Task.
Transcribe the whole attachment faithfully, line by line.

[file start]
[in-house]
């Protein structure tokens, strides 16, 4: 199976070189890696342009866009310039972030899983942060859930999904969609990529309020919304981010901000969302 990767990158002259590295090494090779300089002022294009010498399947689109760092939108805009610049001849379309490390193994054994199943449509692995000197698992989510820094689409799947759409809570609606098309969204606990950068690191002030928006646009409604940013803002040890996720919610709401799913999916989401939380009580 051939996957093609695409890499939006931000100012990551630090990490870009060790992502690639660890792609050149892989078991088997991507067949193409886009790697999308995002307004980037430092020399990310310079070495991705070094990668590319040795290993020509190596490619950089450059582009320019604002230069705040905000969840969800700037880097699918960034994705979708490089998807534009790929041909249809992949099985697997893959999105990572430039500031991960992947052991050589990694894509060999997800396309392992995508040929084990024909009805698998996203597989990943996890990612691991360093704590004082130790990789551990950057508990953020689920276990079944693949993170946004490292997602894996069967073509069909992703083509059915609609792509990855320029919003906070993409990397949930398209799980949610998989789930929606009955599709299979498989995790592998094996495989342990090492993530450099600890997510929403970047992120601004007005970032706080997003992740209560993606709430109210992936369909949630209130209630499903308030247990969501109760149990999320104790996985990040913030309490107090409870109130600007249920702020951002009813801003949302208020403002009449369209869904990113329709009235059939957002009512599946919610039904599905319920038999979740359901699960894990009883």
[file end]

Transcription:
[in-house]
């Protein structure tokens, strides 16, 4: 199976070189890696342009866009310039972030899983942060859930999904969609990529309020919304981010901000969302 990767990158002259590295090494090779300089002022294009010498399947689109760092939108805009610049001849379309490390193994054994199943449509692995000197698992989510820094689409799947759409809570609606098309969204606990950068690191002030928006646009409604940013803002040890996720919610709401799913999916989401939380009580 051939996957093609695409890499939006931000100012990551630090990490870009060790992502690639660890792609050149892989078991088997991507067949193409886009790697999308995002307004980037430092020399990310310079070495991705070094990668590319040795290993020509190596490619950089450059582009320019604002230069705040905000969840969800700037880097699918960034994705979708490089998807534009790929041909249809992949099985697997893959999105990572430039500031991960992947052991050589990694894509060999997800396309392992995508040929084990024909009805698998996203597989990943996890990612691991360093704590004082130790990789551990950057508990953020689920276990079944693949993170946004490292997602894996069967073509069909992703083509059915609609792509990855320029919003906070993409990397949930398209799980949610998989789930929606009955599709299979498989995790592998094996495989342990090492993530450099600890997510929403970047992120601004007005970032706080997003992740209560993606709430109210992936369909949630209130209630499903308030247990969501109760149990999320104790996985990040913030309490107090409870109130600007249920702020951002009813801003949302208020403002009449369209869904990113329709009235059939957002009512599946919610039904599905319920038999979740359901699960894990009883």